Sock it to 'em! Or, sexual dispatches from last night's rather uneventful mayoral forum in College Park

OK, so we were considering treating last night's softball civics skinny dip like an episode of The Dating Game, largely because that's what our Facebook head told us to do as we dismounted from the cinder blocks of the College Park community center after a couple of hours of absorbing the municipal beige of it all (and a deviled egg). Imagined as the least interesting possible manner in which to have a forum – or, in other words, like every small town election elbow-rub in Orlando's history – the event was already earning apologies before it started. Neighborhood association president Eben Self (himself a former candidate-type) shot us an email explaining that "some of the candidates are not comfortable with public speaking," so there would be no Q&A, only prearranged softballs. Here's a tip: Nobody has any right to be uncomfortable with public speaking when running for mayor, especially if you're running for the 117th time (I'm looking at you, Ken Mulvaney ... then I'm looking in the mirror and crying).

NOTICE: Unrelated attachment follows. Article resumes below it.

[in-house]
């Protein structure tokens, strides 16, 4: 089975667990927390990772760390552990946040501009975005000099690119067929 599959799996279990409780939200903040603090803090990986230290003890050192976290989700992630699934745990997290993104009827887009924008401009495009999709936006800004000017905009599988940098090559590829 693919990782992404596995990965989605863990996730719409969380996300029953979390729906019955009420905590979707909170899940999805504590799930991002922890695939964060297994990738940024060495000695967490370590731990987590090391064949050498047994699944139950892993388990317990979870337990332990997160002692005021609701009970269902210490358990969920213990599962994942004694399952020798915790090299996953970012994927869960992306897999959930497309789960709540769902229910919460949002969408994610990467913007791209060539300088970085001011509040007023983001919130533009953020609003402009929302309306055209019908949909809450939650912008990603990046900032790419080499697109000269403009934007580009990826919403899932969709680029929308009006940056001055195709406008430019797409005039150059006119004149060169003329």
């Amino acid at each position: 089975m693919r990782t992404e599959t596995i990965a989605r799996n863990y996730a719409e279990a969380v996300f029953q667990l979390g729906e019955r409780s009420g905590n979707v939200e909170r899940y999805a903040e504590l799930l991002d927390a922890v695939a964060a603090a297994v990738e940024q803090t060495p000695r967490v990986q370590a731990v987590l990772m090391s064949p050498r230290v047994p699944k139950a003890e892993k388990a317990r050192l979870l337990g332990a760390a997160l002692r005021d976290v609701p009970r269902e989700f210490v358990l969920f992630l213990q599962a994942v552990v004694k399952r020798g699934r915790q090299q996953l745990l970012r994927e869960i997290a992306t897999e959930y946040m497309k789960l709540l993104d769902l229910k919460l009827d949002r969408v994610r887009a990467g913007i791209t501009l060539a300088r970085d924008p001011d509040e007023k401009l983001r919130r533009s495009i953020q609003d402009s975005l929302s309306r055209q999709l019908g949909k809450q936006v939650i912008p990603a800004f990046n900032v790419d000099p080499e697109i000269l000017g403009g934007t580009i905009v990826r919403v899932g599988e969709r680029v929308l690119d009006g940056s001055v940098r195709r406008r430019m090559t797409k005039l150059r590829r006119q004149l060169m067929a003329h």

Before the explosive fireworks of five-minute book reports from apparent fifth graders, we mingled the room just long enough to stake out our prey. Current Mayor Buddy Dyer shook our giant hand with his clammy tiny hand and told us that "most of these events are populated by campaign staffers," with all due confidence, and then we had a sock-off. His: Argyle brown-and-beige to go with his matching saddle shoes. Mine: AMAZING DAYGLO GREEN AND WHITE AND YELLOW AND BLACK STRIPES. (Stick with me; this is actually something that framed an otherwise yawn-worthy evening). We went over to Ken Mulvaney and his brother (Brian?) and got lost in a linguistic shamrock or something before we realized that we could have been talking to the infamous Krays, Ronnie and Reggie. We felt a carbomb coming on, so we smiled, flirted, and scampered away. Mike Cantone (and his band of YOOOFS) was pleasant enough, telling us that we'd probably get a better idea of the candidate's positions if we looked at the GODDAMNED ORLANDO SENTINEL ED BOARD INTERVIEWS ONLINE, thankyouverymuch. And Phil Diamond, well, he was as pleasant as anyone could ever expect (i.e., very pleasant), meaning he probably won't be annoying enough to win, but he definitely has the quiet people vote.